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Peppers’ deal may get even bigger

Pro Bowl incentive could push his salary to more than $18 million. Andrew Brandt

Print This December 28, 2009, 11:24 AM EST

Julius Peppers signed a one-year contract with the Panthers on June 24. The salary on the contract is the amount of the franchise tag that was placed on Peppers, $16.683 million. Over the course of the 17-week season, Peppers has been earning roughly $1 million per week, the highest salary in the NFL this season (other players may have made more in 2009 due to bonus payments along with salary, but Peppers made the most in pure salary).

First, there are incentives of $250,000 per game for each playoff appearance by the Panthers. Well, so much for that.

Also, Peppers – as long as some easy qualifiers are achieved, which they have been -- has a $1.5M incentive bonus for being elected to play in the Pro Bowl (the largest incentive for making a Pro Bowl that I’ve come across).

Peppers’ constant harassment of Brett Favre in the nationally televised game against the Vikings on Sunday Night Football last week could go a long way to costing the Panthers $1.5M. Although there will be much competition at the position, the huge stage that Peppers had for one of the best games played by a defensive end this year may go a long way toward putting him in Hawaii -- er, Miami -- this year.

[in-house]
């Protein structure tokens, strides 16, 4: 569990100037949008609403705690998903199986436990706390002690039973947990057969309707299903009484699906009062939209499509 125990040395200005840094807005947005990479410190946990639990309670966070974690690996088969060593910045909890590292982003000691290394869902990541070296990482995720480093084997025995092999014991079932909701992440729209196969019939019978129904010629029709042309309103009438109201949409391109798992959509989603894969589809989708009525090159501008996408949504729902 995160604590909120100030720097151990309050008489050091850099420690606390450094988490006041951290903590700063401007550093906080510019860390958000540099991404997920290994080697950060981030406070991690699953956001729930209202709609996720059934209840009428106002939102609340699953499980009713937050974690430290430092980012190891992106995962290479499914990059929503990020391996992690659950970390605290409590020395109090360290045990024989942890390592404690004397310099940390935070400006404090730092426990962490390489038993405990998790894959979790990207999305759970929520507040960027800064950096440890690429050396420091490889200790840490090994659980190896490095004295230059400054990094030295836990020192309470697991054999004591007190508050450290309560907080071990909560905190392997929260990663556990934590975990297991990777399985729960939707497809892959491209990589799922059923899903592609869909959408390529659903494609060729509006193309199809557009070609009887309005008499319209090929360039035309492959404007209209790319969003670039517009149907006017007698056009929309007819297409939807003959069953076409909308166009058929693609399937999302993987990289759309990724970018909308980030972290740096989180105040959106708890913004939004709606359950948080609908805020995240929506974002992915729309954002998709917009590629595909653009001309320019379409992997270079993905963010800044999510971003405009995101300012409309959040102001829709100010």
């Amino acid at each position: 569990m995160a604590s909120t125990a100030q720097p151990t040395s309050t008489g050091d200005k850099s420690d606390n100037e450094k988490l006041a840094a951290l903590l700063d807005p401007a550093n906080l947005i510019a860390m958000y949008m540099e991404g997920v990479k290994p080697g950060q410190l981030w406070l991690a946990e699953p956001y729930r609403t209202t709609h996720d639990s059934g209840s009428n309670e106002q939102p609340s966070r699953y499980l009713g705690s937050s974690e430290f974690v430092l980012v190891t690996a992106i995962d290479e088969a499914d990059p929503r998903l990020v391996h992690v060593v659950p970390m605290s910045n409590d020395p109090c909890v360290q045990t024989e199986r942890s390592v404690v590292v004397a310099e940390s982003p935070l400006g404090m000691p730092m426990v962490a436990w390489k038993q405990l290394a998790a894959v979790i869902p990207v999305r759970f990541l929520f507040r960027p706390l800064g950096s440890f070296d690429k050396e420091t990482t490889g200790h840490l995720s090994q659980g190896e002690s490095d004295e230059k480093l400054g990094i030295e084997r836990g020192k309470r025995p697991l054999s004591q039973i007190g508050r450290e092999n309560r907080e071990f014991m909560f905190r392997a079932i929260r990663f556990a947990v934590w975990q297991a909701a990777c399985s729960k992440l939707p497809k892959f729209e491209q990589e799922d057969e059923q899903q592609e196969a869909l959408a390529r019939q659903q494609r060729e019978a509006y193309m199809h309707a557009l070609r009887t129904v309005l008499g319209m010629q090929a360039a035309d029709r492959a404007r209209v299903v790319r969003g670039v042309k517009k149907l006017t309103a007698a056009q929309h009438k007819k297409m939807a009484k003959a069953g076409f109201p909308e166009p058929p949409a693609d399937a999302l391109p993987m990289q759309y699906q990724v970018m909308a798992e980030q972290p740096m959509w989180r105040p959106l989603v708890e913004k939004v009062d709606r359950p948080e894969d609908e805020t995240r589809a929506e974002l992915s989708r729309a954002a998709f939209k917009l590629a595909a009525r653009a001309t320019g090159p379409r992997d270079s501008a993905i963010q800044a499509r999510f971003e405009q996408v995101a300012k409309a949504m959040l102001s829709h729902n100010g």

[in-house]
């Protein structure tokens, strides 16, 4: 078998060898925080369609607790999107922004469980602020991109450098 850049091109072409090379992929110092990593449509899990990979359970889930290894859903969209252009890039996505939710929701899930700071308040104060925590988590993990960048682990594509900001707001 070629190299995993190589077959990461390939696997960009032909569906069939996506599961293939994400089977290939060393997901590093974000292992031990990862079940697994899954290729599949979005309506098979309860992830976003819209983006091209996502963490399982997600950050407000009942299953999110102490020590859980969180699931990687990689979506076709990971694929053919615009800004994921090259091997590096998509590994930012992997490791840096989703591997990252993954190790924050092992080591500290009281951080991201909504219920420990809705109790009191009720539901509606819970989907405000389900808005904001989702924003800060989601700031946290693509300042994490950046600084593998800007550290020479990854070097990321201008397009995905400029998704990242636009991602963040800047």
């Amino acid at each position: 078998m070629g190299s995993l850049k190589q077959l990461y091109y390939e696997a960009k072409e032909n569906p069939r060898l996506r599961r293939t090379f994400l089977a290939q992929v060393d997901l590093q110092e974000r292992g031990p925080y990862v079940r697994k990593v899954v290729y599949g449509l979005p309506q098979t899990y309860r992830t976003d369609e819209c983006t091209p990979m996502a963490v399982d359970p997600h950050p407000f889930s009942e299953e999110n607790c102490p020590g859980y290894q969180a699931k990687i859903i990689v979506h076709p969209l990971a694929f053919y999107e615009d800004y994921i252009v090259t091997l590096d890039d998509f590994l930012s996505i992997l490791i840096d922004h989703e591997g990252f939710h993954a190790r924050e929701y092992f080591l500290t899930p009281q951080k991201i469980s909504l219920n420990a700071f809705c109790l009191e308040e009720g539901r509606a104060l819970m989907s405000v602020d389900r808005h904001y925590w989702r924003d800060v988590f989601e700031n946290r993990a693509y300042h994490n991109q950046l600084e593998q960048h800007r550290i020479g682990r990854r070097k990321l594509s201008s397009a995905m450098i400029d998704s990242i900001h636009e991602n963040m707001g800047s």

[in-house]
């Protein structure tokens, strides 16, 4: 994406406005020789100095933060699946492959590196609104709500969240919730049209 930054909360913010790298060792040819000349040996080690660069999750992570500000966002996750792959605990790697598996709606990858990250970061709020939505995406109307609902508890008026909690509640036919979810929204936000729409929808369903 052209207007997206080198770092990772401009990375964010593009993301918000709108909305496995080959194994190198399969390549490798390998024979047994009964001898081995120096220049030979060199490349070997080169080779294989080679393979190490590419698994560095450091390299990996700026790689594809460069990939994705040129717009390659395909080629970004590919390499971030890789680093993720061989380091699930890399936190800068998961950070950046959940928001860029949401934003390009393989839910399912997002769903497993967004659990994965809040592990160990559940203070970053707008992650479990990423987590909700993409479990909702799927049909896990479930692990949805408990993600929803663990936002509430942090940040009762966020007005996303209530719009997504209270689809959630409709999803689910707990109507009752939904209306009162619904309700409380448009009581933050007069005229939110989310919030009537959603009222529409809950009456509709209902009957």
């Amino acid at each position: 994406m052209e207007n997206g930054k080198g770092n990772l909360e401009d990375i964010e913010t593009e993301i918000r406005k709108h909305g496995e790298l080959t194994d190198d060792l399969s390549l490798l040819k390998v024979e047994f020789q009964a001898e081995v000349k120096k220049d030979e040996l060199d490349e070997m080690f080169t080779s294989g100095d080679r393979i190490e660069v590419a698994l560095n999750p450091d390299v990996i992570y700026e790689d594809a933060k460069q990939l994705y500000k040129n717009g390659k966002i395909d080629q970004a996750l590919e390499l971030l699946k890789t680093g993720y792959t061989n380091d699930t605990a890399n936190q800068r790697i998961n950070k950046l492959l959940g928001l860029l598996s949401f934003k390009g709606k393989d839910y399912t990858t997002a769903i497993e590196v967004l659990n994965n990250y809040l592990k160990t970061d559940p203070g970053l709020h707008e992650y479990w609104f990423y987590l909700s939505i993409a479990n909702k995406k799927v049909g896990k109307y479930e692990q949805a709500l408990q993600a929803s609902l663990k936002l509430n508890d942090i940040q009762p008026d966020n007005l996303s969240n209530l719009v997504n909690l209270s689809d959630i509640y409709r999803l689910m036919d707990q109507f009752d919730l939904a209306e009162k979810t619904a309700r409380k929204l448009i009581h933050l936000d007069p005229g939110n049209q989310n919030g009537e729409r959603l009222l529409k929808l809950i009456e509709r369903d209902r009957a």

If Peppers is elected to the Pro Bowl, his compensation will be more than $18M for the 2009 season. If he’s given the franchise tag again in 2010, the one-year price tag would be 120 percent of that number, or $21.84M. Although it looks like there won’t be a cap in 2010, the Panthers would still have to seriously debate whether to make that kind of one-year commitment on a cash basis or let Peppers test the market.

Some teams have made concessions to get franchise-tagged players to report in the form of a contractual promise to not place the tag on the player again the following year. This was the case with Albert Haynesworth and the Titans.

The Panthers chose another route, with incentives for the playoffs and a large one for the Pro Bowl. It may end up costing them, especially in the midst of a disappointing season.

Follow me on Twitter: adbrandt

For a look at ten of the top NFL coaches of this decade, check out this article from Bleacher Report.

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